By MICHAEL HAMAD, email@example.com
5:44 PM EST, January 6, 2014
Cherry Poppin' Daddies gelled in our collective hearts and minds (and lower regions) during the mid-'90s swing-jazz revival, when the Eugene, Ore.-based group scored a huge hit with "Zoot Suit Riot." Since then, however, they've been anything but predictable, throwing out the swing-thing in favor of ska, soul, psychedelic rock, world music, rockabilly stomp, even country. Through the years, the band's one constant has been frontman Steve Perry, a Captain Beefheart fanatic with a punk-rock worldview who recently shepherded the Daddies through their most ambitious project to date, a double-album called "White Teeth, Black Thoughts," released last summer. This week, This Perry and company will play two Connecticut shows, first on Thursday, Jan. 9, at Fairfield Theatre Company's StageOne in Fairfield and again at Infinity Hall in Norfolk on Sunday, Jan. 12.
CTNow: You're reportedly a huge fan of American iconoclasts Frank Zappa and Captain Beefheart. Do you view CPD as an extension of that tradition?
Steve Perry: I would say that like Zappa we are interested in utilizing a lot of genres to put across different characters and ideas. We differ from zappa in that I have always felt a harshness and a lack of empathy in Zappa, whereas I get a lot of humanity from Beefheart albeit in a kind of cracked form. I think Beefheart is subtle/crazy and humane and ying and Zappa is prolific, cynical, and yang. I hope we channel both of these things at different times. I think the Daddies have taken a lot of chances, but in obviously different ways than these awesome legends. I'm not sure that has gotten through to the average music fan, but the middle of the bell curve has never been our focus, so we don't cry too much about not having been credited with what we have attempted.
CTNow: CPD has a great, big sound, almost like a small orchestra. You can get pretty much any tone color you want. Have you ever wanted to strip it down, or conversely, add other colors?
Steve Perry: Well, we have eight records that span a large spectrum of colors. I think people just have no idea about our history, and no interest in digging into what we have been attempting conceptually. We have added all sorts of colors for 24 years now. people are thrown off by a number of things: the name, the pop success, the pre rock 'n' roll influences, the horns, the false idea that we were a "ska," "punk rock" or a "swing" band. Many people bust their asses to marginalize us for some reason. People are funny.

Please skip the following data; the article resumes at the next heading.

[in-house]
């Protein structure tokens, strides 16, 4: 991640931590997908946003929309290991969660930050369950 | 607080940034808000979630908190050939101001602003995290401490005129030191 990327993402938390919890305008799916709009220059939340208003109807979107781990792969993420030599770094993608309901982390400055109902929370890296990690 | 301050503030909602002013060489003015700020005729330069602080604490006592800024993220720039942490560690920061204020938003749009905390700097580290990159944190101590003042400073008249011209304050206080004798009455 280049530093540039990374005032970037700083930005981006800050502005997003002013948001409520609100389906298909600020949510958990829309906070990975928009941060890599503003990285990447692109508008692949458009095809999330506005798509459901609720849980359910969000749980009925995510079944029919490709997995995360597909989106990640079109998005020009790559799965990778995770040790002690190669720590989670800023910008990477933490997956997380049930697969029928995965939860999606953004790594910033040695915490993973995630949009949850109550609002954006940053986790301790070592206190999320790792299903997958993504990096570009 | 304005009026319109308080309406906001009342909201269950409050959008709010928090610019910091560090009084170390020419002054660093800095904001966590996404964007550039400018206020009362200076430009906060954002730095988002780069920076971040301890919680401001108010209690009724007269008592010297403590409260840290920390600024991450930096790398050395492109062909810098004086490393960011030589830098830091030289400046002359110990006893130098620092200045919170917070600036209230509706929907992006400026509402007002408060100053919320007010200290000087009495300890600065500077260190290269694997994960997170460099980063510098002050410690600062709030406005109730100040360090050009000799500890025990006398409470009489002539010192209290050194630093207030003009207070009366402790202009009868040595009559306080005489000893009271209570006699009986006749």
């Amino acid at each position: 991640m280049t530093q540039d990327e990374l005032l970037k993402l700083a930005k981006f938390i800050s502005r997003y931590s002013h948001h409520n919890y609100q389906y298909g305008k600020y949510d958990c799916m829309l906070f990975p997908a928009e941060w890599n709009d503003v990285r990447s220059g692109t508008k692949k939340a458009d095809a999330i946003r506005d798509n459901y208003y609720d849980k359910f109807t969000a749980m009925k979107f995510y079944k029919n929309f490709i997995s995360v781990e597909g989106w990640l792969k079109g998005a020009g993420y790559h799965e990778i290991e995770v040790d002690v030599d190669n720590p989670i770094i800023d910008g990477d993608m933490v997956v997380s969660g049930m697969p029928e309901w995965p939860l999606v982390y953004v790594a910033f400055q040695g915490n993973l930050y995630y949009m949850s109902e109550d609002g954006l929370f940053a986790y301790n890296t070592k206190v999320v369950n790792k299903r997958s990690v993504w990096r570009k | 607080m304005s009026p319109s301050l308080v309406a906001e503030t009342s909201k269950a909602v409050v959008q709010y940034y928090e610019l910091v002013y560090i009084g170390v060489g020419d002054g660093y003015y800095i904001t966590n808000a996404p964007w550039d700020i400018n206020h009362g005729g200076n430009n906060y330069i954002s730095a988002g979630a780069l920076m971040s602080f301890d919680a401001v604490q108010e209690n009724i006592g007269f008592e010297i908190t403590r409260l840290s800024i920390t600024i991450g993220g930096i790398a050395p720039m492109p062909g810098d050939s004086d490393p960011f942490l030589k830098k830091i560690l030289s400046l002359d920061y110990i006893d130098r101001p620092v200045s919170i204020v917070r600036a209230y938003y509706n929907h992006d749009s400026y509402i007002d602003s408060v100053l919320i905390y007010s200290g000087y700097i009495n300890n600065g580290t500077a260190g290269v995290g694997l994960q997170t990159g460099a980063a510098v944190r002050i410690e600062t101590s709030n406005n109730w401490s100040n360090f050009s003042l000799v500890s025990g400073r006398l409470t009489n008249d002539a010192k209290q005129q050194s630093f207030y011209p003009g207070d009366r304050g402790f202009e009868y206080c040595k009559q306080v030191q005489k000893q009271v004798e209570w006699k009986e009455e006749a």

CTNow: Veering off into new territory after the success of "Zoot Suit Riot" was kind of a punk-rock thing to do. What was behind the decision at the time?
Steve Perry: We just got back into doing what we had been doing before "ZSR", which is making conceptual records. I guess punk rock means not letting the public or the marketplace determine what it is you are going to write or say. We have made a few concessions toward what we felt was a cliched version of what the "general consensus" wanted over the years, but we did it in order to survive as an eight-piece band. I think our default state is to behave unpredictably then suffer the inevitable career consequences with largely an inscrutable silence... except right now ;-). we have come to the realization long ago that people are not going to get us.
CTNow: "White Teeth, Black Thoughts" came out last summer. What made you want to release a double album at that point?
Steve Perry: We had a lot of material and instead of making a record that defied genres again we figured we would make the long-awaited swing follow-up to ZSR and then tag the kind of psychobilly stuff on disc 2. it was all about experimenting with different swing feels ... some guitar-based like disc 2 and some horn-based like disc 1.
CTNow: Is your next project still going to be a tribute to the Rat Pack?
Steve Perry: Yes. it will be called "Please Return the Evening — the Cherry Poppin Daddies Salute the Music of the Rat Pack."
CTNow: What's the first record you remember buying with your own money?
Steve Perry: "Fingertips" by Stevie Wonder.
CTNow: What would you be doing today if you weren't a musician?
Steve Perry: I would be a molecular biologist.
CTNow: Beatles or Stones? Zeppelin or Sabbath? Nirvana or Pearl Jam?
Steve Perry: Stones, Sabbath, Nirvana.
Cherry Poppin' Daddies play two upcoming shows in Connecticut
Information: Thursday, Jan. 9, Fairfield Theatre Company's StageOne, 70 Sanford St., Fairfield, (203) 319-1404, fairfieldtheatre.org
Sunday, Jan. 12, Infinity Hall, 20 Greenwoods Road W., Norfolk, (860) 542-5531, infinityhall.com
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